Some people respond well to art therapy, for instance, while others will get zero benefit out of the experience. Don’t let a bad match stop you from trying something else!

5. Determine your level of comfort with the therapist you choose. Kimberly recommends interviewing at least a couple of them after you’ve done your research.

“Hop on the phone,” says Kimberly, “and/or actually have a free session; a lot of them will offer a free session or free consults — maybe not for the full time, but maybe for 15 minutes or something like that. Get their body language; get their vibe. Do you feel comfortable? Are they communicating in your language? Are they talking to you in a way that you understand and feel comfortable with? More important, do you feel like they “get” you and understand you? That’s huge.”

“A lot of times, maybe you like somebody, but then the things that they’re saying, they’re totally off. They’re not getting you. And that’s okay. Not everybody is a match, so don’t give up…if there’s one therapist and it doesn’t work, don’t generalize and say, ‘Oh, therapists suck,’ or, ‘I hate therapy.’ Really give it a chance and talk to as many people as you can!”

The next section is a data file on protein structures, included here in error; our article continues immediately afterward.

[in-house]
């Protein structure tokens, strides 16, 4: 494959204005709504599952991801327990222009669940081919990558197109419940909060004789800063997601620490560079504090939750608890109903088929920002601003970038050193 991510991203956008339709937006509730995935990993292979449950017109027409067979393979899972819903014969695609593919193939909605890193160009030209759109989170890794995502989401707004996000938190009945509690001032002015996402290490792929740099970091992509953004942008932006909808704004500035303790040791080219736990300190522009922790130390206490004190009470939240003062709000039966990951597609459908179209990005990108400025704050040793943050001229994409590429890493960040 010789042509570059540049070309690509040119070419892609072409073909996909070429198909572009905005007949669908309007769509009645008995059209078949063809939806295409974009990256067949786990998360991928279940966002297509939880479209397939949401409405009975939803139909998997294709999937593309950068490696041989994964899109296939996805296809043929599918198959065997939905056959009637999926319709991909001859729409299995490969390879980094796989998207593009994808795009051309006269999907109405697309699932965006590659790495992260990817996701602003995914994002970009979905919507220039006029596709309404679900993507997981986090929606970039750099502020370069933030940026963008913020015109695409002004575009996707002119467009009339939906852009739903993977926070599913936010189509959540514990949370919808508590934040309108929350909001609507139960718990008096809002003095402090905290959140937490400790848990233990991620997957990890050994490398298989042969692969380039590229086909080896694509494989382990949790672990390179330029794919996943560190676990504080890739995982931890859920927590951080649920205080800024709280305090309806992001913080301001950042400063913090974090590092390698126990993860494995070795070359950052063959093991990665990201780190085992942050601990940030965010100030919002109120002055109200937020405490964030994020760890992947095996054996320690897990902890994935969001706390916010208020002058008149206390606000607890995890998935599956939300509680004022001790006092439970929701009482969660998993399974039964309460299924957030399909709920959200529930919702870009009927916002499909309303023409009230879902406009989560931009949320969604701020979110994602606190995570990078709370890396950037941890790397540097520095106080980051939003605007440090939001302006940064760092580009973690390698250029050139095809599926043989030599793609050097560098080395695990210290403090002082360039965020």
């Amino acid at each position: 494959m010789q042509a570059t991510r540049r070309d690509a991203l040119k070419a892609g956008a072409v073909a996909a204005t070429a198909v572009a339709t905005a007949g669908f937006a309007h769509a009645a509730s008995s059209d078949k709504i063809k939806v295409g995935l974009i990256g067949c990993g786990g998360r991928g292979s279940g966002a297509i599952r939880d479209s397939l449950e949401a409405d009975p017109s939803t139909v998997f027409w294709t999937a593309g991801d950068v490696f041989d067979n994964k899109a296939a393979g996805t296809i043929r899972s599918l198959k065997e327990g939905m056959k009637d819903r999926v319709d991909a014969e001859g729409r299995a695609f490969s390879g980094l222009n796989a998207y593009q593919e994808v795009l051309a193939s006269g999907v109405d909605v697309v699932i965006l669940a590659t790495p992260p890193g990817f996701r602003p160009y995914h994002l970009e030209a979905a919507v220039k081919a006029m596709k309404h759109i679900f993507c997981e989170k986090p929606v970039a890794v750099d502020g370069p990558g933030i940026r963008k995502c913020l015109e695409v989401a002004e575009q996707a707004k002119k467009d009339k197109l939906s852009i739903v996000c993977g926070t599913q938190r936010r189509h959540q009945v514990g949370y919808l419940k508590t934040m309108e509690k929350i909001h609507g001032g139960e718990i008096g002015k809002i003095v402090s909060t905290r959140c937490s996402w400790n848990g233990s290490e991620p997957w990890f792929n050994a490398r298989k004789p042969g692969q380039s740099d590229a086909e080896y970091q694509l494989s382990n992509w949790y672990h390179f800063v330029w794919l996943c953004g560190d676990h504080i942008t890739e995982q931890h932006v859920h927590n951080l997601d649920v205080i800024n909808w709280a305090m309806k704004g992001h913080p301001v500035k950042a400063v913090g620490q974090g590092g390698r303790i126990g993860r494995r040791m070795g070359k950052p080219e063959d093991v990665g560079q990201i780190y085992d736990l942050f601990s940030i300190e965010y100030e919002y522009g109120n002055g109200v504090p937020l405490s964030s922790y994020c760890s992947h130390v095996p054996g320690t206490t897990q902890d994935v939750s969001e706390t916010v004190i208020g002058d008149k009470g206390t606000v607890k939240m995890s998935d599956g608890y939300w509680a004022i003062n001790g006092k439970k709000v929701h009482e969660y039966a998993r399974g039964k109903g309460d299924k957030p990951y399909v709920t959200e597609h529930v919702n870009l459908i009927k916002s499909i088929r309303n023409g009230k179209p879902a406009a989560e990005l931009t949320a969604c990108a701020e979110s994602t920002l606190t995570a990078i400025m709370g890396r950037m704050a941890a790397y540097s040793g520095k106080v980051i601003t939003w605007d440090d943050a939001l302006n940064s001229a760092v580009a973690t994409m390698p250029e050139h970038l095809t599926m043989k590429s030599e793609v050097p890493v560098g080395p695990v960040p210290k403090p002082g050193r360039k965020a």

Remember, if things in your life just aren’t making sense, or you feel like you have all the pieces of the big puzzle in place but you just don’t know how to put them together, therapy may provide you with the breakthrough you seek. Even if you’re just looking at these five steps and understanding the idea behind them right now, you’ll be all the more ready to pursue therapy with an informed approach when you decide it’s time.

THANKS, KIMBERLY SELTZER!

If you enjoyed this session with Kimberly Seltzer, let her know by clicking on the link below and sending her a quick shout out on Twitter:

Click here to thank Kimberly Seltzer on Twitter!

Resources from this episode:

Kimberly Seltzer’s website
Kimberly Seltzer at Facebook
The Great Love Debate
Kimberly Seltzer at Twitter
The Art of Charm bootcamps

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Jordan Harbinger - author of 897 posts on The Art of Charm

Jordan Harbinger has spent several years abroad in Europe and the developing world, including South America, Eastern Europe, and the Middle East, and speaks several languages. He has also worked for various governments and NGOs overseas, traveled through war zones, and been kidnapped -- twice. He’ll tell you the only reason he’s still alive and kicking is because of his ability to talk his way into (and out of) just about any type of situation. Here at The Art of Charm, Jordan shares that experience, and the system borne as a result, with students and clients.